Real Wages in Colorado

Real Wages in Colorado

Report after report have informed us about the effects of persistently high inflation, and they are factually accurate. But what really matters to most Colorado households is how far their wages now go for monthly expenses – their real wages. Real wages are an important indicator of the health of the economy as well as the households that make up that economy. Real wages represent your actual take-home pay. That is, how much your wages are worth after inflation has been factored in. If everything costs (on average) 5 percent more with inflation, then each dollar of your paycheck (if it remains unchanged) is worth 5 cents less. At the same time, if your employer offers a 3 percent raise this year, you’d still be making less in real terms than you did a year ago. That’s because, with inflation factored in, your purchasing power would be 2 percent less lower compared to last year.

Due to a labor shortage and inflationary pressures, many employers have been forced to raise wages over the last year. However, these wages have kept pace with inflation rather than outpacing it. This is in keeping with historic trends. Wage changes have generally tracked with the inflationary environment. While inflation remained low in the past four decades, so did wage gains. Real wages for most workers in the United States have barely budged in decades. This trend has been particularly pronounced for low earners, who have seen their wages stagnate or even decline in real terms. 

In March 2023, inflation in Colorado was measured at 5.7 percent. While this is a decline from the peak of 9.1 percent in March 2022, inflation remains persistently high. Notably, even though real wages increased for some workers, purchasing power for all items may not have kept up with the rising cost of goods and services. For example, the cost of groceries rose 10 percent annually. This is especially troublesome for low-income earners who spend proportionally more on basic goods and services, like groceries.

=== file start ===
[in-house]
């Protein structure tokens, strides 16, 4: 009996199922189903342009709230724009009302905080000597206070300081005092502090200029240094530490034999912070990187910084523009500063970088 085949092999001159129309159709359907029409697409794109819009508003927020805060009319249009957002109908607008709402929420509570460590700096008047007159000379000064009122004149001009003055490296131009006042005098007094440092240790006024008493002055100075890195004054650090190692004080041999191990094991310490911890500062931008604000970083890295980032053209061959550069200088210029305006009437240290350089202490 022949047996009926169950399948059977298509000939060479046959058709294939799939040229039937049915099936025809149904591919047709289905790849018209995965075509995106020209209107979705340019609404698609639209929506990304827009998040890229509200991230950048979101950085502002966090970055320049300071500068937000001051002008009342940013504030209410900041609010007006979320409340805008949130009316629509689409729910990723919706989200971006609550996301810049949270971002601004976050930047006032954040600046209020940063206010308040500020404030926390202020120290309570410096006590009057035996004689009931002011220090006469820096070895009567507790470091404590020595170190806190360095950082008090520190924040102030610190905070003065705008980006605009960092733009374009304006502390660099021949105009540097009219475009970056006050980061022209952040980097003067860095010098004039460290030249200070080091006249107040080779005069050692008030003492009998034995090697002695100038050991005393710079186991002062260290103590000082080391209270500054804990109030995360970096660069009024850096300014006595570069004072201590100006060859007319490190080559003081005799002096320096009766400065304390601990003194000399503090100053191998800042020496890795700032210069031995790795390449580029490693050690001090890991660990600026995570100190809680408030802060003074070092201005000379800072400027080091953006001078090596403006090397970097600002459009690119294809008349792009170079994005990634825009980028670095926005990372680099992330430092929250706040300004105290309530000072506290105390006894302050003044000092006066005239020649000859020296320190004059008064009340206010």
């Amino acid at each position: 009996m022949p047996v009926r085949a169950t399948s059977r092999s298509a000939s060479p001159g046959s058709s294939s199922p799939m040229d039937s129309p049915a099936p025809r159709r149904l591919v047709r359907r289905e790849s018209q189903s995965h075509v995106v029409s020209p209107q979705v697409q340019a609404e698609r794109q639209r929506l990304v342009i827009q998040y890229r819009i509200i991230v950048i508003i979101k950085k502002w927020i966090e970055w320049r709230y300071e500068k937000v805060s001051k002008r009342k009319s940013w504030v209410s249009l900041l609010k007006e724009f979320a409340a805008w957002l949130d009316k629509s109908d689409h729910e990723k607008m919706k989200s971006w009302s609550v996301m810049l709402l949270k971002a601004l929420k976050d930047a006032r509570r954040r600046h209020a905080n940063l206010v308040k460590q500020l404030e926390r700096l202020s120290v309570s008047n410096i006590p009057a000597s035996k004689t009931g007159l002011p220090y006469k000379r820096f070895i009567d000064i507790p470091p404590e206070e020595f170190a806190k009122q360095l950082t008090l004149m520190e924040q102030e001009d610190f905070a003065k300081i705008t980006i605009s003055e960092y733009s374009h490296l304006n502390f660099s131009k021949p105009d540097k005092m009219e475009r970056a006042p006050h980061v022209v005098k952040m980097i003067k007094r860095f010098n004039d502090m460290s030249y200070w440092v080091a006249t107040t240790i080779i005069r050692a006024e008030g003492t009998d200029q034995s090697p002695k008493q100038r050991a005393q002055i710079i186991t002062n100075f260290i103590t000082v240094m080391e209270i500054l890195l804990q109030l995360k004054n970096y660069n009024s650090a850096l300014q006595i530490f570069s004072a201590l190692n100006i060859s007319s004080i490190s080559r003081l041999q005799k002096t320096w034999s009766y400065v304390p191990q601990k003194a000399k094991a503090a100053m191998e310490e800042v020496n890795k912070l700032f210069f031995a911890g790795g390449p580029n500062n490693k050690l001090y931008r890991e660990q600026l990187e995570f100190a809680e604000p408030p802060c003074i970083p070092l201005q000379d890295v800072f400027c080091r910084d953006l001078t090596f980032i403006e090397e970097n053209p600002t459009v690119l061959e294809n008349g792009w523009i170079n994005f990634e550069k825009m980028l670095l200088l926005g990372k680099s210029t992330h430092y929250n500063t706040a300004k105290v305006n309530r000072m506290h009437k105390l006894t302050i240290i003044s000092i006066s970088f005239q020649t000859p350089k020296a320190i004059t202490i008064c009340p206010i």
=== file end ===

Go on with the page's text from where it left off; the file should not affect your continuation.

Man looking at wages through jewelers loupe

In Colorado, real wages have actually decreased across most income levels. For those earning the average hourly wage of $35.21 in March 2023, these workers saw a decrease of 1.14 percent over the previous year. Those making the median wage in Colorado, which was $25.22 per hour in 2023, saw a real wage decrease of 1.3% over the previous year. This decrease is slightly lower than the average decrease across all income levels in the state, indicating that wage growth is still somewhat unevenly distributed. Mean, or average, wages are likely pulled up by larger gains in wages seen by higher income groups compared to the median, or middle. 

Real wage decreases have not been uniform across all income groups. Low- and high-wage workers saw slight increases, but these were not sufficient to raise the average real wage. Coloradans working in business and professional services, who make on average about $90,000 per year, experienced an average increase of 2.25 percent. Meanwhile, low earners, those making less than $25,000 a year, have seen only a minimal increase in real wages, with an average increase of 0.5 percent. Even those earning the minimum wage in Denver have seen real wage increases. Nonetheless, researchers contend that this still falls behind a living wage.